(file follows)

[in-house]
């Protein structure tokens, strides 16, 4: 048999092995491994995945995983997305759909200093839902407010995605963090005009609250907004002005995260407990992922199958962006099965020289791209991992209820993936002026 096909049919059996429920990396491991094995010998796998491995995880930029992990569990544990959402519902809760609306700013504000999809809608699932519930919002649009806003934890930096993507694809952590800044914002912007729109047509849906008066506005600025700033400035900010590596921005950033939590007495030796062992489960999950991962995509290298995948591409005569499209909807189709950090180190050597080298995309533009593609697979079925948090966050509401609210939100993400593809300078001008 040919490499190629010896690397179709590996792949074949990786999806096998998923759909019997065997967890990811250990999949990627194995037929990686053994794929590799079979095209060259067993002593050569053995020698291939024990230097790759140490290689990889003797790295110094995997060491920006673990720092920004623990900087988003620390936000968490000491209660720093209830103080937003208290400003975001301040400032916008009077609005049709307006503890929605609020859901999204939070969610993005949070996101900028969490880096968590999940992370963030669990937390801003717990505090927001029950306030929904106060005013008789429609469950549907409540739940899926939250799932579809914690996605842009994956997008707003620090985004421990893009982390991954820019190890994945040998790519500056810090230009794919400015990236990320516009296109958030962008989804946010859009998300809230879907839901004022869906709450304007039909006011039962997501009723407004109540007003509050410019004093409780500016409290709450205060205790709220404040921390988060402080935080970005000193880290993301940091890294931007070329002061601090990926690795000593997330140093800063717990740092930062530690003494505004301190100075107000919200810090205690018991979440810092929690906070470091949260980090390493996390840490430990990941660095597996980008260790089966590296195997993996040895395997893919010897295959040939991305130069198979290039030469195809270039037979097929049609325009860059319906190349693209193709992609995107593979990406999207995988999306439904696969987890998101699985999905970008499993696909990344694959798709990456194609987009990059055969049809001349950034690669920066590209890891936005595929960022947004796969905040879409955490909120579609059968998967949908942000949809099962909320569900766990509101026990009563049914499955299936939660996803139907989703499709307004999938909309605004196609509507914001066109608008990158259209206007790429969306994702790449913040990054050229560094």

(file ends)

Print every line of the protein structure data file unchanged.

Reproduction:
[in-house]
């Protein structure tokens, strides 16, 4: 048999092995491994995945995983997305759909200093839902407010995605963090005009609250907004002005995260407990992922199958962006099965020289791209991992209820993936002026 096909049919059996429920990396491991094995010998796998491995995880930029992990569990544990959402519902809760609306700013504000999809809608699932519930919002649009806003934890930096993507694809952590800044914002912007729109047509849906008066506005600025700033400035900010590596921005950033939590007495030796062992489960999950991962995509290298995948591409005569499209909807189709950090180190050597080298995309533009593609697979079925948090966050509401609210939100993400593809300078001008 040919490499190629010896690397179709590996792949074949990786999806096998998923759909019997065997967890990811250990999949990627194995037929990686053994794929590799079979095209060259067993002593050569053995020698291939024990230097790759140490290689990889003797790295110094995997060491920006673990720092920004623990900087988003620390936000968490000491209660720093209830103080937003208290400003975001301040400032916008009077609005049709307006503890929605609020859901999204939070969610993005949070996101900028969490880096968590999940992370963030669990937390801003717990505090927001029950306030929904106060005013008789429609469950549907409540739940899926939250799932579809914690996605842009994956997008707003620090985004421990893009982390991954820019190890994945040998790519500056810090230009794919400015990236990320516009296109958030962008989804946010859009998300809230879907839901004022869906709450304007039909006011039962997501009723407004109540007003509050410019004093409780500016409290709450205060205790709220404040921390988060402080935080970005000193880290993301940091890294931007070329002061601090990926690795000593997330140093800063717990740092930062530690003494505004301190100075107000919200810090205690018991979440810092929690906070470091949260980090390493996390840490430990990941660095597996980008260790089966590296195997993996040895395997893919010897295959040939991305130069198979290039030469195809270039037979097929049609325009860059319906190349693209193709992609995107593979990406999207995988999306439904696969987890998101699985999905970008499993696909990344694959798709990456194609987009990059055969049809001349950034690669920066590209890891936005595929960022947004796969905040879409955490909120579609059968998967949908942000949809099962909320569900766990509101026990009563049914499955299936939660996803139907989703499709307004999938909309605004196609509507914001066109608008990158259209206007790429969306994702790449913040990054050229560094």